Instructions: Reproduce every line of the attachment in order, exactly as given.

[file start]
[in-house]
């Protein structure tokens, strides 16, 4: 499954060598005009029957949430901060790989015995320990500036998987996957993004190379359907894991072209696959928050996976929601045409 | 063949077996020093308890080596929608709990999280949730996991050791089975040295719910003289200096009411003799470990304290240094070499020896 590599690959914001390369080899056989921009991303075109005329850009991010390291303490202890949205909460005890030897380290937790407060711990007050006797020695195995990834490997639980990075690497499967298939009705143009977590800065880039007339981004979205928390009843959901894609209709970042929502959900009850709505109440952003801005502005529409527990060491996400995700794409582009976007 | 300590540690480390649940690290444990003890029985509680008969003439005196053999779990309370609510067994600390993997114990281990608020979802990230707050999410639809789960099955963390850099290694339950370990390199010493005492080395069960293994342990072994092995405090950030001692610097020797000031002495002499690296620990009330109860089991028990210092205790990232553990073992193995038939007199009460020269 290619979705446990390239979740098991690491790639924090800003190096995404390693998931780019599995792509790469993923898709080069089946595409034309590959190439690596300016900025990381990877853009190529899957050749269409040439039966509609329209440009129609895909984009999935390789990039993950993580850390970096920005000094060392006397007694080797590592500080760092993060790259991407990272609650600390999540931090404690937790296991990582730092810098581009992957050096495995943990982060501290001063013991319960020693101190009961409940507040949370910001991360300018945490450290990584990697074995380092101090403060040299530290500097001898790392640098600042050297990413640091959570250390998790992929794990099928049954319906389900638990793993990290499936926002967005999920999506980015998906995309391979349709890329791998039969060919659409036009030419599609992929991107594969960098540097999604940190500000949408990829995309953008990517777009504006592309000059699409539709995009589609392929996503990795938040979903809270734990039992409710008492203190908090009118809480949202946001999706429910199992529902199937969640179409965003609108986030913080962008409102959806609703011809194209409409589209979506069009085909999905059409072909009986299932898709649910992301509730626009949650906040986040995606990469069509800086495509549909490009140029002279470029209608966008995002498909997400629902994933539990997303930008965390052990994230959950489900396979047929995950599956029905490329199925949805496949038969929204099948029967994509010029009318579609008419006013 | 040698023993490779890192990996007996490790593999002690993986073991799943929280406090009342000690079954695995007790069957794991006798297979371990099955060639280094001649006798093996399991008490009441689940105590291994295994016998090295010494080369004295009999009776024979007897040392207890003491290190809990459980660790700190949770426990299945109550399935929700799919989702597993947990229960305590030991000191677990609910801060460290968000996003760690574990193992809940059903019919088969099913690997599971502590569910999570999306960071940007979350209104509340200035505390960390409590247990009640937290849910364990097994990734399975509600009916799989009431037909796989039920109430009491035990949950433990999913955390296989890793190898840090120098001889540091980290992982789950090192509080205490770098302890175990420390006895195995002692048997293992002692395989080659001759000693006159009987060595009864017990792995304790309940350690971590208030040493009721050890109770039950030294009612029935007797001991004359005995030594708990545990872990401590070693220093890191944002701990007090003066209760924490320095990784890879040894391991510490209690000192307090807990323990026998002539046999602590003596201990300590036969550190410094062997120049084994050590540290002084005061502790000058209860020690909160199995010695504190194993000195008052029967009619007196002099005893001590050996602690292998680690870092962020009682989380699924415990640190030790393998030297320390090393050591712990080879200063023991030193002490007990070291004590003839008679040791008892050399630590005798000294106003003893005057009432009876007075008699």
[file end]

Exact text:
[in-house]
């Protein structure tokens, strides 16, 4: 499954060598005009029957949430901060790989015995320990500036998987996957993004190379359907894991072209696959928050996976929601045409 | 063949077996020093308890080596929608709990999280949730996991050791089975040295719910003289200096009411003799470990304290240094070499020896 590599690959914001390369080899056989921009991303075109005329850009991010390291303490202890949205909460005890030897380290937790407060711990007050006797020695195995990834490997639980990075690497499967298939009705143009977590800065880039007339981004979205928390009843959901894609209709970042929502959900009850709505109440952003801005502005529409527990060491996400995700794409582009976007 | 300590540690480390649940690290444990003890029985509680008969003439005196053999779990309370609510067994600390993997114990281990608020979802990230707050999410639809789960099955963390850099290694339950370990390199010493005492080395069960293994342990072994092995405090950030001692610097020797000031002495002499690296620990009330109860089991028990210092205790990232553990073992193995038939007199009460020269 290619979705446990390239979740098991690491790639924090800003190096995404390693998931780019599995792509790469993923898709080069089946595409034309590959190439690596300016900025990381990877853009190529899957050749269409040439039966509609329209440009129609895909984009999935390789990039993950993580850390970096920005000094060392006397007694080797590592500080760092993060790259991407990272609650600390999540931090404690937790296991990582730092810098581009992957050096495995943990982060501290001063013991319960020693101190009961409940507040949370910001991360300018945490450290990584990697074995380092101090403060040299530290500097001898790392640098600042050297990413640091959570250390998790992929794990099928049954319906389900638990793993990290499936926002967005999920999506980015998906995309391979349709890329791998039969060919659409036009030419599609992929991107594969960098540097999604940190500000949408990829995309953008990517777009504006592309000059699409539709995009589609392929996503990795938040979903809270734990039992409710008492203190908090009118809480949202946001999706429910199992529902199937969640179409965003609108986030913080962008409102959806609703011809194209409409589209979506069009085909999905059409072909009986299932898709649910992301509730626009949650906040986040995606990469069509800086495509549909490009140029002279470029209608966008995002498909997400629902994933539990997303930008965390052990994230959950489900396979047929995950599956029905490329199925949805496949038969929204099948029967994509010029009318579609008419006013 | 040698023993490779890192990996007996490790593999002690993986073991799943929280406090009342000690079954695995007790069957794991006798297979371990099955060639280094001649006798093996399991008490009441689940105590291994295994016998090295010494080369004295009999009776024979007897040392207890003491290190809990459980660790700190949770426990299945109550399935929700799919989702597993947990229960305590030991000191677990609910801060460290968000996003760690574990193992809940059903019919088969099913690997599971502590569910999570999306960071940007979350209104509340200035505390960390409590247990009640937290849910364990097994990734399975509600009916799989009431037909796989039920109430009491035990949950433990999913955390296989890793190898840090120098001889540091980290992982789950090192509080205490770098302890175990420390006895195995002692048997293992002692395989080659001759000693006159009987060595009864017990792995304790309940350690971590208030040493009721050890109770039950030294009612029935007797001991004359005995030594708990545990872990401590070693220093890191944002701990007090003066209760924490320095990784890879040894391991510490209690000192307090807990323990026998002539046999602590003596201990300590036969550190410094062997120049084994050590540290002084005061502790000058209860020690909160199995010695504190194993000195008052029967009619007196002099005893001590050996602690292998680690870092962020009682989380699924415990640190030790393998030297320390090393050591712990080879200063023991030193002490007990070291004590003839008679040791008892050399630590005798000294106003003893005057009432009876007075008699």